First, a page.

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Monitor your application using Event Counters–Part II

I’m building a data pipeline using TPL Dataflow to migrate data from a database to an external API. As this data pipeline could run for a long time, I was looking for a good way to monitor the progress. This turned out to be a perfect use case for Event Counters.

Yesterday I introduced EventCounters and showed a small example. Today let’s have a look on how we can monitor the EventCounters values.

Monitor EventCounters using dotnet-counters

There are multiple ways to read out EventCounters values but the way I want to use during the migration is through the dotnet-counters global tool:

dotnet-counters is a performance monitoring tool for ad-hoc health monitoring and first-level performance investigation. It can observe performance counter values that are published via the EventCounter API or the Meter API. For example, you can quickly monitor things like the CPU usage or the rate of exceptions being thrown in your .NET Core application to see if there's anything suspicious before diving into more serious performance investigation using PerfView or dotnet-trace.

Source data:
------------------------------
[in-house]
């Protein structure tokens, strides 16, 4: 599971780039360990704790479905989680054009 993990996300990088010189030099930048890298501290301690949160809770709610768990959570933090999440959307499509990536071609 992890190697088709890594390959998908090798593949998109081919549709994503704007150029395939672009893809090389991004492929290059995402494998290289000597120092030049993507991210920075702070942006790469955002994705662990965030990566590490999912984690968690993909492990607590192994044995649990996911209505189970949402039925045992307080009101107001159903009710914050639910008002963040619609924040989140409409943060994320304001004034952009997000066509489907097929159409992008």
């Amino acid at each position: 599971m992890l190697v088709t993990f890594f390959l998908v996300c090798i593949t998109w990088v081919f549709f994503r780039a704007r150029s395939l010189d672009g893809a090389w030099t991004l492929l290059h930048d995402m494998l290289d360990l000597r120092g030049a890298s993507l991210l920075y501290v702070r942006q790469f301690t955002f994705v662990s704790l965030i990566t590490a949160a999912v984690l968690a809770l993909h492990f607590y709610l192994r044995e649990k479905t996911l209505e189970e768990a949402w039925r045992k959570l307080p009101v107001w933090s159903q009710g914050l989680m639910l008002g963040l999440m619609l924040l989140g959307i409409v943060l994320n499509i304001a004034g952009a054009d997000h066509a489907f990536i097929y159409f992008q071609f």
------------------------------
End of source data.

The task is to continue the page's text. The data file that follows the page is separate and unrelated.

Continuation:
If you don’t have the tool installed yet, you can install the latest version using dotnet install:

dotnet tool install --global dotnet-counters

Now that we have the dotnet-counters tool available, we can use dotnet-counters ps to display a list of .NET processes that can be monitored:

Now we can invoke the dotnet-counters monitor command and pass the process id as a parameter:

dotnet-counters monitor --process-id 28444

This will start the monitoring. By default we get a list of eventcounters from System.Runtime:

To view the EventCounter we created in the previous post, we should specify the counter name:

dotnet-counters monitor --process-id 28444 – --counters Migrator.MigratedRecordsCounter

Now we should see the values from our counter:


In the next post, we'll have a look at some of the other counters and see how we can further improve our example. Stay tuned!

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